Throughout my search, I spoke with multiple leaders of Jewish organizations in Queens. Among those who attempted to engage RSJs, one shared that his programs lacked attendance, and that the families that did come did not always return due to their lack of religious connection to Judaism. Another said that big Jewish holiday events were well attended by RSJs but there was “lack of commitment” in other areas, such as congregation attendance.
But perhaps, focusing on programs instead of on RSJ community building is the problem.
COJECO’s executive director, Roman Shmulenson, believes that organizations offering programs in an attempt to engage RSJs without a larger picture in mind will not get very far.
“We always define success at COJECO as long-term community involvement, where people develop a sense of belonging and a sense of responsibility for what happens in the community,” Shmulenson said. “Every program should be planned as a tool to build a community.”
After more weeks of knocking on doors and sending emails, Kinder Klub finally found a temporary home at Forest Hills Jewish Center. The community center rented us a classroom in its nursery school for a very reasonable price. Executive Director, Deborah Gregor, and then-nursery school director, Susan Rosenbaum, consistently checked in, inviting our families to community center events and greeting us with smiles.
Interest in Kinder Klub group grew. Families befriended each other, and we began to feel like a community—an enthusiastic, supportive, caring community of like-minded families with similar goals and values.
This past winter, our big success was a residency at FHJC, thanks to a microgrant from The Jewish Education Project and Genesis Philanthropy Group. We celebrated Chanukah, Tu B’Shevat, and Purim together. Once the grant ran out, we found ourselves quasi-homeless, but we braved the cold weather to continue our learning outdoors.
Today, I find myself wondering how to sustain our community’s future. We’ve grown from 14 families to more than 90 in two years, and if I could wish for something, it would be indoor space.
Then again, I trust that with a deep sense of belonging, a strong connection to each other, and a shared responsibility for meaningful Jewish involvement, we can overcome any closed doors and survive any thunderstorms.
2017 Pomegranate Prize Recipient, Director of Russian-speaking Children & Families Programs, Generation R, Marlene Meyerson JCC Manhattan
“Families that share stories about parents and grandparents, about triumphs and failures, provide powerful models for children. Children understand who they are in the world not only through their individual experience, but through the filters of family stories that provide a sense of identity through historical time...Through sharing the past, families recreate themselves in the present, and project themselves into the future.”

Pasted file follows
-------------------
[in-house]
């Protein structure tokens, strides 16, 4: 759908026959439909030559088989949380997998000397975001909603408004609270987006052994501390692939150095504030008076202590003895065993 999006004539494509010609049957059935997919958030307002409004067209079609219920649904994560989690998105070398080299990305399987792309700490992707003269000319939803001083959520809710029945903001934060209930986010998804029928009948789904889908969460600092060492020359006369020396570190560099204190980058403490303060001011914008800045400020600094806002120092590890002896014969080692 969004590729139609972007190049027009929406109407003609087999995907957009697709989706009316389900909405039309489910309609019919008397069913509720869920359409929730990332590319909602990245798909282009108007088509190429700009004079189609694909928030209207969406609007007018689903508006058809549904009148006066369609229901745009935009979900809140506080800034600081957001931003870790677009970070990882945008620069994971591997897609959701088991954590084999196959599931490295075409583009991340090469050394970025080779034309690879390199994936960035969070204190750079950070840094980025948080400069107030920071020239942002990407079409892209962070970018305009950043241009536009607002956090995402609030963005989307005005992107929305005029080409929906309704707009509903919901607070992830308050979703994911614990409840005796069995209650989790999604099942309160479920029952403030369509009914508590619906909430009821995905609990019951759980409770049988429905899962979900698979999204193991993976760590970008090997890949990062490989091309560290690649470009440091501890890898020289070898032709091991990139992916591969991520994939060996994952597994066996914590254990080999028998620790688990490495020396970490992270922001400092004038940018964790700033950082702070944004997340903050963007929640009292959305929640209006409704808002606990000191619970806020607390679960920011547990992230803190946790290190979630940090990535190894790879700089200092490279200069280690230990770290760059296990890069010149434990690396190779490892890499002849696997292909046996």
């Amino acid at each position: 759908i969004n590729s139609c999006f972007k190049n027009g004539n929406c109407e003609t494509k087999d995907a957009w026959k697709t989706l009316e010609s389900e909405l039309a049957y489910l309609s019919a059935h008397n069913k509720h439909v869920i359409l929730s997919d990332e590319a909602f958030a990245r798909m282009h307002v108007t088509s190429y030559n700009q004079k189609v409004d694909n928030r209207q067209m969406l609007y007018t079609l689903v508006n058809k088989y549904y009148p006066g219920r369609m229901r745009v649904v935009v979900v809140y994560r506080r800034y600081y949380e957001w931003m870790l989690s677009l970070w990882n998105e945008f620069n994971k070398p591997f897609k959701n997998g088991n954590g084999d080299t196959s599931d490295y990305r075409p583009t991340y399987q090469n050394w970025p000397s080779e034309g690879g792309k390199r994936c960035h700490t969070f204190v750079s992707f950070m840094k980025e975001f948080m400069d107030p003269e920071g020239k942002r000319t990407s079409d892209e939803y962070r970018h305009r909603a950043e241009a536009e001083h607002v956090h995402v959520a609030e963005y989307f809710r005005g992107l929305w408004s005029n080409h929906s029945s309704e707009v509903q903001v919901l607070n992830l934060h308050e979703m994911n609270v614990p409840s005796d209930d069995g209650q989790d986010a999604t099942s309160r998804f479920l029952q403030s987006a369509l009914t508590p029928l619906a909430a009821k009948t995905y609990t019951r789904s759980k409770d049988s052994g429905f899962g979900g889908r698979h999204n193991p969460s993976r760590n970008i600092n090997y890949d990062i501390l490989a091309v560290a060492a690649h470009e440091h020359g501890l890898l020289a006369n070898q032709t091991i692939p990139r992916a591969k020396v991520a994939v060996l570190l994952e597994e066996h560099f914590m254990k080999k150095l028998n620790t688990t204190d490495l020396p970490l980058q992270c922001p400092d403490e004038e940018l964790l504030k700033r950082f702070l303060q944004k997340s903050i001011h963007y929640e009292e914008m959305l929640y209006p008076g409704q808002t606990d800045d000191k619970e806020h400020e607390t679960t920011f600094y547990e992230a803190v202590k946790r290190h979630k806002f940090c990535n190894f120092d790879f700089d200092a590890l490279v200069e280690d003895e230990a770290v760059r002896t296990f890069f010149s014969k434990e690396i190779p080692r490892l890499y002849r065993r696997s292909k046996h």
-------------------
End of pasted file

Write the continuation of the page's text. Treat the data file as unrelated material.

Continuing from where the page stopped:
—“Do You Know…” The power of family history in adolescent identity and well-being
Read more about Dr. Marshall Duke and his work, here.
“There are people out there who are educating their hearts as we speak. They’re getting on with the work, they’re loving their kids, they’re loving their students, they’re loving their communities. We must retrain our vision toward those people—we must develop eyes to see and ears to hear where that love is already happening—that is worth our energy and our care and our time, to tend that love, to show that love ourselves.”
—Krista Tippett, Founder and CEO, The On Being Project
“There are just two outcomes that really matter: First, that students feel Judaism is the fertile ground in which they get nurtured to grow, and second, that they find Judaism joyful.” Rabbi Joy Levitt, Executive Director, JCC Manhattan
"Civil discourse requires us to listen generously and to act as though—and to really believe—we could be open to persuasion. We each may think: 'I did not cause this situation, I am not to blame.' Yet we each have the capacity to help society turn the corner, if we honestly ask what went wrong and what we can do about it."
- Martha Minow, the 300th Anniversary University Professor at Harvard University and Joseph William Singer, Bussey Professor of Law, Harvard University
The Wow Metric of Success: Jewish Life in Bloom on the Farm: Spring has arrived, and the Jewish community is busy planting with purpose. In Vaughan, Ontario, the yellow coltsfoot and purple-blue scilla are just starting to flower at the Kavanah Garden, a half acre community garden that’s part of Shoresh, the Canadian-based Jewish environmental organization that includes the Kavanah Garden and Bela Farm. Last Sunday, on “Yom Manual Labor” volunteers gathered to turn the soil, plant seeds, paint outdoor tables and participate in construction projects with the Shoresh team, preparing the garden for growing season.
“Our Jewish community is only as strong as its ability to include all members in the fabric of Jewish life. Doing so helps each of us recognize the unique strengths we all bring to the Jewish community, and that community cannot possibly be complete until we actively and intentionally welcome each other.”
-Meredith Englander Polsky, 2017 Covenant Award Recipient, Director of Institutes and Training, Matan, and Developmental Support Coordinator, Temple Beth Ami Nursery School